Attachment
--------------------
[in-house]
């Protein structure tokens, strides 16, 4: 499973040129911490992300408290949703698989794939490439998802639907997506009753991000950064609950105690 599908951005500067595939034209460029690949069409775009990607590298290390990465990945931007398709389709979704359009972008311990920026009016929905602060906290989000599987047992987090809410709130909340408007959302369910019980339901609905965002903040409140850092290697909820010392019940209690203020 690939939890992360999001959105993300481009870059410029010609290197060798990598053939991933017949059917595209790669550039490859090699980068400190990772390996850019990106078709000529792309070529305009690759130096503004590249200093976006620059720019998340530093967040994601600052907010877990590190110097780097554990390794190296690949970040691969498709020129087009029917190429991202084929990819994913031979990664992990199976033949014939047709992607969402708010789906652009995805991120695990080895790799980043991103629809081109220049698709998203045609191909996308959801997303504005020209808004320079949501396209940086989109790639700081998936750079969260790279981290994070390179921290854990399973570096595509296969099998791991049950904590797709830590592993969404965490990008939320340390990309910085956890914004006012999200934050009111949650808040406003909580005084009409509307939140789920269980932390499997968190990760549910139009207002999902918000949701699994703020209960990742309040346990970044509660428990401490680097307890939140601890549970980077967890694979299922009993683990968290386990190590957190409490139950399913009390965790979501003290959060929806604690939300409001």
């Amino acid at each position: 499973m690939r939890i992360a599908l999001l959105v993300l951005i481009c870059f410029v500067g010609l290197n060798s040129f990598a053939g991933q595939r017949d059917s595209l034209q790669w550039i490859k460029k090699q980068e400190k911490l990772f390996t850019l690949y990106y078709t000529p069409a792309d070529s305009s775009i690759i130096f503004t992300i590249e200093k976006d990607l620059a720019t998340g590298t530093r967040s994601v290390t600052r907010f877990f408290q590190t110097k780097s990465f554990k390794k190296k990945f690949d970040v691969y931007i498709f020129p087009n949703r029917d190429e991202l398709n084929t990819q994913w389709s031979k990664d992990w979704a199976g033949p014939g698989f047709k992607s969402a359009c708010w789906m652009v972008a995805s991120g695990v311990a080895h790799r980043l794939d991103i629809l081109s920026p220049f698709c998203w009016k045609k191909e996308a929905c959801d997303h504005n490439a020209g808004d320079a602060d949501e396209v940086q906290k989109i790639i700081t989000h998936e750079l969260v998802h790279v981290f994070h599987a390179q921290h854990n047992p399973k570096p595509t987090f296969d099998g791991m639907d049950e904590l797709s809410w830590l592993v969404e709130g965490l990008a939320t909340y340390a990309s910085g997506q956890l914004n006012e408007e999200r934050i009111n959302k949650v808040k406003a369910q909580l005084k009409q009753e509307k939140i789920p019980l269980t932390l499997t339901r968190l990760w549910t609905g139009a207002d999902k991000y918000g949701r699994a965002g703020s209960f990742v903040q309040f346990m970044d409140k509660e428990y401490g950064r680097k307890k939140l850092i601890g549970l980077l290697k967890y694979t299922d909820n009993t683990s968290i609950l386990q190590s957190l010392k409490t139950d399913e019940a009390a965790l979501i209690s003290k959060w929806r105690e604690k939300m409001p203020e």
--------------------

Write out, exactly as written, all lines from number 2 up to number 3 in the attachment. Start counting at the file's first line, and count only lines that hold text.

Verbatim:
């Protein structure tokens, strides 16, 4: 499973040129911490992300408290949703698989794939490439998802639907997506009753991000950064609950105690 599908951005500067595939034209460029690949069409775009990607590298290390990465990945931007398709389709979704359009972008311990920026009016929905602060906290989000599987047992987090809410709130909340408007959302369910019980339901609905965002903040409140850092290697909820010392019940209690203020 690939939890992360999001959105993300481009870059410029010609290197060798990598053939991933017949059917595209790669550039490859090699980068400190990772390996850019990106078709000529792309070529305009690759130096503004590249200093976006620059720019998340530093967040994601600052907010877990590190110097780097554990390794190296690949970040691969498709020129087009029917190429991202084929990819994913031979990664992990199976033949014939047709992607969402708010789906652009995805991120695990080895790799980043991103629809081109220049698709998203045609191909996308959801997303504005020209808004320079949501396209940086989109790639700081998936750079969260790279981290994070390179921290854990399973570096595509296969099998791991049950904590797709830590592993969404965490990008939320340390990309910085956890914004006012999200934050009111949650808040406003909580005084009409509307939140789920269980932390499997968190990760549910139009207002999902918000949701699994703020209960990742309040346990970044509660428990401490680097307890939140601890549970980077967890694979299922009993683990968290386990190590957190409490139950399913009390965790979501003290959060929806604690939300409001």
């Amino acid at each position: 499973m690939r939890i992360a599908l999001l959105v993300l951005i481009c870059f410029v500067g010609l290197n060798s040129f990598a053939g991933q595939r017949d059917s595209l034209q790669w550039i490859k460029k090699q980068e400190k911490l990772f390996t850019l690949y990106y078709t000529p069409a792309d070529s305009s775009i690759i130096f503004t992300i590249e200093k976006d990607l620059a720019t998340g590298t530093r967040s994601v290390t600052r907010f877990f408290q590190t110097k780097s990465f554990k390794k190296k990945f690949d970040v691969y931007i498709f020129p087009n949703r029917d190429e991202l398709n084929t990819q994913w389709s031979k990664d992990w979704a199976g033949p014939g698989f047709k992607s969402a359009c708010w789906m652009v972008a995805s991120g695990v311990a080895h790799r980043l794939d991103i629809l081109s920026p220049f698709c998203w009016k045609k191909e996308a929905c959801d997303h504005n490439a020209g808004d320079a602060d949501e396209v940086q906290k989109i790639i700081t989000h998936e750079l969260v998802h790279v981290f994070h599987a390179q921290h854990n047992p399973k570096p595509t987090f296969d099998g791991m639907d049950e904590l797709s809410w830590l592993v969404e709130g965490l990008a939320t909340y340390a990309s910085g997506q956890l914004n006012e408007e999200r934050i009111n959302k949650v808040k406003a369910q909580l005084k009409q009753e509307k939140i789920p019980l269980t932390l499997t339901r968190l990760w549910t609905g139009a207002d999902k991000y918000g949701r699994a965002g703020s209960f990742v903040q309040f346990m970044d409140k509660e428990y401490g950064r680097k307890k939140l850092i601890g549970l980077l290697k967890y694979t299922d909820n009993t683990s968290i609950l386990q190590s957190l010392k409490t139950d399913e019940a009390a965790l979501i209690s003290k959060w929806r105690e604690k939300m409001p203020e």